On the other hand, we can have a person who has honed his fighting skills in the street
under real threat and pressure to survive. This person is probably very tough and has
more than his share of natural skills or he wouldn’t still be around to fight. This person,
however, knows that his opponent probably won’t fight fair, definitely won’t observe any
rules, and may well win and do serious harm in the process. This person will be fighting
in some fear for his life. He will be unlikely to show any control or fight etiquette until
he is sure he is the victor, if then.
Trust in handler important
If a dog is the naturally serious, suspicious, sharp type of personality, or if he has
learned too much suspicion and mistrust of the decoy by defense training, then he feels a
lot of pressure from the decoy. When you start to add a lot of pressure from the handler
to gain control in the exercises, you can have a situation where a dog can be broken.
Only a very strong dog will get through it well.
With such a handicap in the training, it is necessary to use special techniques in the
training. Somewhat different progressions are used than in the training program of a dog
whose training and personality are based more on fighting drive and play drive.
We have found that it is necessary to make really sure of the bond of trust with handler
and possibly do some rebuilding in basic biting with focus on making the dog happier
and more secure about the decoys moves. Also build speed on the entries.
When all this has been accomplished, the exercises have to be taught piece by piece very
slowly, making sure that the dog is not in any way confused. More will be said about
these techniques in future articles as they are very well suited to the majority of
Bouviers, Dobermans and some other breeds and individuals.
Fun & mastery of skills
Notice that we have spoken of specific attitudes and techniques in the development of
the dog. The most abstract concept we’ve talked of is self-confidence. We have not
spoken of courage or hardness or style. We have stuck to primarily observable,
measurable technical and athletic abilities.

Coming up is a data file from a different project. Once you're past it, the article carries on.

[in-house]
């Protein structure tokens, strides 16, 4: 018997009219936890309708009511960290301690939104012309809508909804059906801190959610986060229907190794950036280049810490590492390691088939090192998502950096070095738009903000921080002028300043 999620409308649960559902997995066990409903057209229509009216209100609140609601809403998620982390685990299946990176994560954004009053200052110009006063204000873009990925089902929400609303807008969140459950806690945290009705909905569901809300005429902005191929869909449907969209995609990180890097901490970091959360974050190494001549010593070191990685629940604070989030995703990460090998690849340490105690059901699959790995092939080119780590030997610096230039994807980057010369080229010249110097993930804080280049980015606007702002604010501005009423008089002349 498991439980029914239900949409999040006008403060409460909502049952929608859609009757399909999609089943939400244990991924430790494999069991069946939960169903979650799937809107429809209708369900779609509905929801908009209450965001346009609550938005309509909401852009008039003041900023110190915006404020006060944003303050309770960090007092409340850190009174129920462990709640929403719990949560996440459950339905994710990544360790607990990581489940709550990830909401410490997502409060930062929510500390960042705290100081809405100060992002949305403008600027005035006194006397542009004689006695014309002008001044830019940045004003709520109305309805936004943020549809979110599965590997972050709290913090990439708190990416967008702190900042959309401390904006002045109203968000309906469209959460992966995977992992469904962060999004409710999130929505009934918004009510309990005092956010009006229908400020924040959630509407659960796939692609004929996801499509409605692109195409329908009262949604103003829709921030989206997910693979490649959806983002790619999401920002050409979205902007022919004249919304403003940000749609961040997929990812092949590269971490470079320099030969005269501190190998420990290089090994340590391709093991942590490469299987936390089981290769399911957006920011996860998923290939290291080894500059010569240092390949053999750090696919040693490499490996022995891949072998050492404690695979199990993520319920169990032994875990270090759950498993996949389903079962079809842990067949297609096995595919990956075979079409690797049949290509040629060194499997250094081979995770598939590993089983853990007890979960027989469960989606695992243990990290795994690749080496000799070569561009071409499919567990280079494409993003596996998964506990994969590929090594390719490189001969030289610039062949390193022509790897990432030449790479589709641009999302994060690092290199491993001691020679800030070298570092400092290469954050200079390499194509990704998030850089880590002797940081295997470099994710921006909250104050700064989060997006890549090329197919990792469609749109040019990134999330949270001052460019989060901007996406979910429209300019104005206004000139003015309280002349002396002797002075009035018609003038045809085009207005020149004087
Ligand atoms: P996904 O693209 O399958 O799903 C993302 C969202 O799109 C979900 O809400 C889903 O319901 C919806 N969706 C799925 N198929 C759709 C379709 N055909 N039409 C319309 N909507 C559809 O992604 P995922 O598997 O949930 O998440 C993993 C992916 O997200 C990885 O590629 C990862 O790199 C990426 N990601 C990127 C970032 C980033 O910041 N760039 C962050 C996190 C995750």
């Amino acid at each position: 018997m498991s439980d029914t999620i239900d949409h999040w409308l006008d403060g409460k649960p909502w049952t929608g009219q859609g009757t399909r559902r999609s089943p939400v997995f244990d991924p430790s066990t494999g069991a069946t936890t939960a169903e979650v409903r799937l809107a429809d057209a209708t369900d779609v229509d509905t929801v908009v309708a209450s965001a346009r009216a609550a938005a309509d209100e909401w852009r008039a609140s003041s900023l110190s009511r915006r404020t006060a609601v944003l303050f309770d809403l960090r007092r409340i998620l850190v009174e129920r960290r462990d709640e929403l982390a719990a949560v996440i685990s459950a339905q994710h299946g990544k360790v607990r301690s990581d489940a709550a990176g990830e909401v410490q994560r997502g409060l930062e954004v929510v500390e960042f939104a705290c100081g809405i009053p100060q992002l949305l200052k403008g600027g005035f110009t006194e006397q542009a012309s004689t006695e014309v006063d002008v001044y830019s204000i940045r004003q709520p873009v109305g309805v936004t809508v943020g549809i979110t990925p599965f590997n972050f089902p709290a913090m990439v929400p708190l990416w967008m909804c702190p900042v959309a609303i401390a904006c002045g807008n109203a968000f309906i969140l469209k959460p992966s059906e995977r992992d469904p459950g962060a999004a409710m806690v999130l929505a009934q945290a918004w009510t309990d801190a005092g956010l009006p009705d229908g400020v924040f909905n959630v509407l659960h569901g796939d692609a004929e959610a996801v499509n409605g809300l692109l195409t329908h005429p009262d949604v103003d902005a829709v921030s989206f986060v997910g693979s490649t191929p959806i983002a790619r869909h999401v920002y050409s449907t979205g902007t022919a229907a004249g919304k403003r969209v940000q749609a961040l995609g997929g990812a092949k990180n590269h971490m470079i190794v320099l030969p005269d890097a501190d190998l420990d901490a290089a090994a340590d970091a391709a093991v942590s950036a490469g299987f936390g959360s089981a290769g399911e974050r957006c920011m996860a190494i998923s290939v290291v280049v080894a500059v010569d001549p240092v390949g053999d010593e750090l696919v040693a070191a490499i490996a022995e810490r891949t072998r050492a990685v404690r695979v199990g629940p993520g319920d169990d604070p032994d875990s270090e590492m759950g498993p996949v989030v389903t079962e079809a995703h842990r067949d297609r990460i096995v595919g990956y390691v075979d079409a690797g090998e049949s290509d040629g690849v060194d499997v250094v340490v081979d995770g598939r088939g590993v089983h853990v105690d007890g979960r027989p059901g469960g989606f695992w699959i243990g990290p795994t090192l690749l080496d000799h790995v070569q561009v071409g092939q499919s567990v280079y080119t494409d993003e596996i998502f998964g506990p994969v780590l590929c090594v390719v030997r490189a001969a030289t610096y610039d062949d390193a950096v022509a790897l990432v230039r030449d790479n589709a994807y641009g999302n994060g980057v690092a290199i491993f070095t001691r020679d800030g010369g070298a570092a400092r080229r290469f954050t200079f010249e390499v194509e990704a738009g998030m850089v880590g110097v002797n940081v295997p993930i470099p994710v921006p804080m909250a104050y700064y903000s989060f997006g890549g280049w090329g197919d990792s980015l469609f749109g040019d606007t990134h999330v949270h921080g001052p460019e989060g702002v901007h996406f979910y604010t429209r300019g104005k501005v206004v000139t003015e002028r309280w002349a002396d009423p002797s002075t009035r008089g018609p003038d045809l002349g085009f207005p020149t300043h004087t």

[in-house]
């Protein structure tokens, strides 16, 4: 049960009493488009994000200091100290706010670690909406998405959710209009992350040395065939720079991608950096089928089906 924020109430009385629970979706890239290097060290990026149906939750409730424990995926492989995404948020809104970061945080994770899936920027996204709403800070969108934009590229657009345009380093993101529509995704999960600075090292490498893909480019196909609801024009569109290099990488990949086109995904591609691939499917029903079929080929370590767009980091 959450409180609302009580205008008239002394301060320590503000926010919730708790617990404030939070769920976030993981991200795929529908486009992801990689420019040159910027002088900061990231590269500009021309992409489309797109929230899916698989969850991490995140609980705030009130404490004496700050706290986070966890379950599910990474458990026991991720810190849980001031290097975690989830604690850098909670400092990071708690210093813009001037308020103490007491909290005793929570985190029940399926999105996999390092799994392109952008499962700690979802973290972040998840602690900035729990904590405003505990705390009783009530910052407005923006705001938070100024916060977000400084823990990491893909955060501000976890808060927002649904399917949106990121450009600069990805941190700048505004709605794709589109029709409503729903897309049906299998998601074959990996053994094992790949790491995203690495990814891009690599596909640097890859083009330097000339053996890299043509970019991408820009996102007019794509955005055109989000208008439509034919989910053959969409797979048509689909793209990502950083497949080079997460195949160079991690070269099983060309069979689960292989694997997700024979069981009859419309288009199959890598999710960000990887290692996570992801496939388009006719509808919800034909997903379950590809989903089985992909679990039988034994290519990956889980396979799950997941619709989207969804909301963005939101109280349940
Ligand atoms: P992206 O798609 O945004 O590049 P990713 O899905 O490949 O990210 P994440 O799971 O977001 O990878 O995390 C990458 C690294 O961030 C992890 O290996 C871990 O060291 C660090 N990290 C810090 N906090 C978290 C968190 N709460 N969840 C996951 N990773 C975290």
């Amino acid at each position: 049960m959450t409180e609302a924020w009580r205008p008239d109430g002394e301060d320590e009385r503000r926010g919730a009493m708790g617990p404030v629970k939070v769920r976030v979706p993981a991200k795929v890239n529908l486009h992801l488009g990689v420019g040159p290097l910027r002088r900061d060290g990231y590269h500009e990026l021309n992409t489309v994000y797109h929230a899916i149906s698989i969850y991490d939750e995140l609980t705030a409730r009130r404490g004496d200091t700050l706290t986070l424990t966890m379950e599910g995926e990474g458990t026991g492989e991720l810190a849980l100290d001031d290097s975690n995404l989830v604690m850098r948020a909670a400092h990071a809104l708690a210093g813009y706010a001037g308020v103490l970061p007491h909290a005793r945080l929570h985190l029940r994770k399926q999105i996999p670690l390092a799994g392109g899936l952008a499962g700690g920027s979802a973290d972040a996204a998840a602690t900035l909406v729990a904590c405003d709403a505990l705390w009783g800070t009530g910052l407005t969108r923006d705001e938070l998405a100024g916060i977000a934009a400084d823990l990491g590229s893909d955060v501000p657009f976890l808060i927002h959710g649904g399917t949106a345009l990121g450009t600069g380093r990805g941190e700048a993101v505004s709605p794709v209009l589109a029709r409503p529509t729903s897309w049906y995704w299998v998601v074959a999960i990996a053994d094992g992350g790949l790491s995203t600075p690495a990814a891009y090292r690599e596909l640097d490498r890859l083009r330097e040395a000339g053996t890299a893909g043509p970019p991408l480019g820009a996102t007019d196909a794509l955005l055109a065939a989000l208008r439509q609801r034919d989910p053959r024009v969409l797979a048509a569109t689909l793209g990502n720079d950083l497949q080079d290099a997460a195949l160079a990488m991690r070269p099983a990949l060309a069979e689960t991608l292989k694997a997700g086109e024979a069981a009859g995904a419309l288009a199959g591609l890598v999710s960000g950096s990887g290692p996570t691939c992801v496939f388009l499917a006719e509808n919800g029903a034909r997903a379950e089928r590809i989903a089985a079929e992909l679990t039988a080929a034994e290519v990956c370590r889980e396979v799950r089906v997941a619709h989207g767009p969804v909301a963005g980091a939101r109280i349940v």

The reason for this approach is that often a Ring dog is very advanced in its training
long before it is mature. This is the same for young children that begin karate or Golden
Gloves-type training when they are still immature. We don’t focus on their aggression, we focus on whether they are having fun and mastering their basic skills. In fact, we do
everything we can to guide their development, promote their stability and shape their
skills to give them every advantage. That way they have the best chance of success in
spite of whatever shortcomings they may have in the natural talent department.
We know that if we put them to the test too soon, we will risk destroying their joy and
enthusiasm for the sport, and probably their self-confidence and any future possibility of
success. While there will always be those rare individuals who will overcome all
obstacles no matter what, and bounce back after every adversity, we don’t generally
want to risk the possibility of breaking them, nor do we assume that they wouldn’t have
been even better if they had had a more sound foundation.
The varieties of style
Another reason for thinking about, talking about and training Ring with these attitudes is
that Ring allows a great deal of variation in individual styles of dogs and decoys. This is
augmented by the fact that the exercises come in a different order in each trial. When
you watch a Ring trial, you will notice that no two dogs work with the same style.
It is a goal-oriented program which allows enormous individual leeway within the rules.
French Ring was designed to improve the utility of working/herding breeds in terms of
temperament, trainability and physical aptitudes without requiring changes in any
breed’s specific behavioral traits or natural style of working.
Although at the very top levels of championship Ring in France you will currently see
more Malinois than anything else, the other breeds are still competing regularly at all
levels. It is a tribute to the skill and determination of the Malinois breeders that they
have improved the working qualities of their breed so quickly. (The breeders of other
breeds could have done it too, and should do it now.) When reading trial results from
France one will notice German Shepherds, Beaucerons, Briards, Boxers, Rottweilers,
Dobermans, Bouviers, Picardies, Belgian Sheepdogs, Tervueren, Border Collies, and
even Rough Collies.
See before you speak
Now in North America there is every opportunity for all of the breeds to begin on an
even footing in Ring. Using the basic philosophy outlined here, our enthusiastic young
trainers can begin to think about shaping their dogs’ training to earn titles in this exciting
Just as in any new sport, many people already have a “hearsay” opinion before they’ve
even had the occasion to see for themselves. We’ve have heard the most outrageous things said about Ring by people who have never even seen a trial. Ring is not
something to be frightened of; it is an achievable challenge. It is not some thing to
replace Schutzhund; it is something to add to the catalog of working dog
accomplishments. Come to a trial, visit a club. See what it’s all about and have fun.
The philosophy is different: the training techniques are different: this is the spice of life.